I've never had any problems with my feeds dropping either. The only time there's been a problem, it's been on my end, not the server end. The max number I've ever had was 100 listeners, but everything went fine when the numbers got up that high.
 

nexus

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Aug 13, 2002
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Mississippi
Icecast use to drop my connection all the time, and some times would just lock up and time out. I changed to SCANNERCAST which is provided on here and it's been 100% stable for the last 3 or 4 months for the first time ever.

I suggest using scannercast over anything if you can help it.
 

KMA367

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Redwood Coast, N Calif
I've never had any problems with my feeds dropping either. The only time there's been a problem, it's been on my end, not the server end. The max number I've ever had was 100 listeners, but everything went fine when the numbers got up that high.
I'm still using Oddcast, and in the aftermath of this evening's Humboldt County earthquake my feed was handling over 1,200 listeners with no hiccups that I could tell. On a 3-year-old barebones Dell Inspiron box with WinXP.

My typical load is from about 2 to 10 listeners, so it was pretty heady stuff to have my rural little county's feed out-drawing the other 49 top feeds combined. Hearing occasional "gas leak" fire dispatches seven hours after the shake, some power outages, and alarm and sprinkler system problems and still holding 200+ listeners.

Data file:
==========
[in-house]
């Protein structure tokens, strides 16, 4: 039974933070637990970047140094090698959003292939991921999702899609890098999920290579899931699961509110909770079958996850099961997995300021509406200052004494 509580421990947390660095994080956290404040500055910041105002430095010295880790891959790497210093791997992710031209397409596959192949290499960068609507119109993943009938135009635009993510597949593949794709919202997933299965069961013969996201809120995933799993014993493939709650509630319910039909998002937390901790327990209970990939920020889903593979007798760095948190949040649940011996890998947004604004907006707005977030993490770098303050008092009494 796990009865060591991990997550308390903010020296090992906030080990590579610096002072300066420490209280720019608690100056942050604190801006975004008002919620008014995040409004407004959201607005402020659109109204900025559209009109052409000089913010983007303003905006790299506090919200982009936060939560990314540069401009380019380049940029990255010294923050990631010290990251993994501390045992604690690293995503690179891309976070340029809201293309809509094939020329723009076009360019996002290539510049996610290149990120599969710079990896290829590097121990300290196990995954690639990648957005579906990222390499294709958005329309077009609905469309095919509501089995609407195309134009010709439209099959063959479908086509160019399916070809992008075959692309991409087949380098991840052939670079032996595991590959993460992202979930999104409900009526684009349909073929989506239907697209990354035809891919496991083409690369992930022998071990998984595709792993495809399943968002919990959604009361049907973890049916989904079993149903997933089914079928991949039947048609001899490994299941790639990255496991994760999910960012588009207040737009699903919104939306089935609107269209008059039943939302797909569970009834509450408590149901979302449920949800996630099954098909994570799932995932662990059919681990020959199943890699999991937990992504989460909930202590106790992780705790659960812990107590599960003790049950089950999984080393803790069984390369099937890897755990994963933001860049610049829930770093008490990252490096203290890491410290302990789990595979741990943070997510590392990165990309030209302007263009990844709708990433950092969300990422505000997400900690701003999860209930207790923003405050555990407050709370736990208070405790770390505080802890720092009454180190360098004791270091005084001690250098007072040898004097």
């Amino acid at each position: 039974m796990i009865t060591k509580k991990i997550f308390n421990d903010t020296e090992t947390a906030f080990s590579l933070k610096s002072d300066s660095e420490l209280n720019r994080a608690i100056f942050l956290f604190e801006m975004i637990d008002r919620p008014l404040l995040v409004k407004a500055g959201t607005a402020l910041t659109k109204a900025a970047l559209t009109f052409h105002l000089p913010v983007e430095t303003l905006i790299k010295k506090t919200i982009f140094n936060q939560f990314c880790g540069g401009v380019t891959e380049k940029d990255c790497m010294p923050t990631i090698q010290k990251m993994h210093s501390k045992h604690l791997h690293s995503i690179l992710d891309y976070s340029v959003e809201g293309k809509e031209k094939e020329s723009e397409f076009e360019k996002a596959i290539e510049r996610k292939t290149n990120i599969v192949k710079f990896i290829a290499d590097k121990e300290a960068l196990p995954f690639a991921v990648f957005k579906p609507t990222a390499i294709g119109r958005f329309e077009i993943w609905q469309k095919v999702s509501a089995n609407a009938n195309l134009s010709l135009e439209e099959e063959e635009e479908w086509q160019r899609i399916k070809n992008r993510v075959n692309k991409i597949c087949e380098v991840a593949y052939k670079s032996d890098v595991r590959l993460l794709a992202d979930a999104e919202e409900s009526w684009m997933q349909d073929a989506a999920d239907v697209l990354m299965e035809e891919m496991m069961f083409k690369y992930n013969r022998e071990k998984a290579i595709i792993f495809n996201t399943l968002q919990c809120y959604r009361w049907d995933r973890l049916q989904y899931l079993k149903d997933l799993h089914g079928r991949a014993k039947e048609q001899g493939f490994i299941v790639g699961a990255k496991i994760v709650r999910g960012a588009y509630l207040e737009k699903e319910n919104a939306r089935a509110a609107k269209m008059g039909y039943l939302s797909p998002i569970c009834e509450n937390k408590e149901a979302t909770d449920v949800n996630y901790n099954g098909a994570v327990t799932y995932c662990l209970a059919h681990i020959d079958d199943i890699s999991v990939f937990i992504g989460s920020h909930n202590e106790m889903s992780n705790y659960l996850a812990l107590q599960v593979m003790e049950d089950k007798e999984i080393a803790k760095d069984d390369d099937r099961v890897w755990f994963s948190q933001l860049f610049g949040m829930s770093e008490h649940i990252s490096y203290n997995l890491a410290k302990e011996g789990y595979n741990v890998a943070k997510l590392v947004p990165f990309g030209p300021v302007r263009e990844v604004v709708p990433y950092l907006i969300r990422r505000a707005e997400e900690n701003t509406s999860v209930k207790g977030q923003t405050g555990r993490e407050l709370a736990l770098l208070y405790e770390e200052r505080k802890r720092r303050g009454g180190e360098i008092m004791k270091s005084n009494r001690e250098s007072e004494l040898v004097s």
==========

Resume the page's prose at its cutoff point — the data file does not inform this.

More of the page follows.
I've intermittently tried using Scannercast, but RealPlayer doesn't seem to get along with it yet.
 

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blantonl

Founder and CEO
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San Antonio, TX
Lindsay, you keep saying its our Connection, maybe its time you look for another server host to try if its your current one that you use.... Mine also drops daily as well only for seconds then reconnects. Just enough to drop the listeners and piss them off...

Try one server on another host company Lindsay and see if you have the same results or if its your current Server host... Most company's will give you a 30 day money back guarantee so nothing to lose and move some of the feeds that have this issue (like mine) over to it to experiment...
Brian,

We're using Amazon EC2 with over 17 servers now. "trying" a new Web host isn't like copying a few HTML files over and giving it a 30 day try out. We spent almost 6 months last year evaluating and preparing for our infrastructure upgrades. I'm not trying to get on a high horse here, but listen man, we know what we're doing here and trust me that RadioReference isn't a single server-upload-your-stuff-via-ftp and away you go. This isn't amateur hour hobby time, this is a major web business operation.

Just so you understand the complexity and size of RR.... Last months stats:

* 3700th largest Web site in the *world* by web traffic
* served 32TB of outgoing bandwidth.
* provisioned and used 8TB of storage for NFS, backups, database, and audio archives
* Max concurrent sessions served: 3200
* 14 million recorded page views
* 760,000 unique visitors

Technologies used:

* Apache
* PHP
* Mysql (master, slave, backup)
* haproxy
* icecast / streamripper
* Amazon EC2, Amazon EBS, Amazon S3, Amazon Cloudfront, Amazon Elastic IPs,
* Vbulletin, MediaWiki, Photopost, Vbulletin Mobile
* SOAP / XML / JSON web services
* NFS / hyperic systems management
* ..and a zillion other things

In addition, we had over 1300+ listeners on one single feed last night - and that feed stayed up an running during an earthquake (I believe it went down for a power outage during the actual earthquake but came up when power was restored).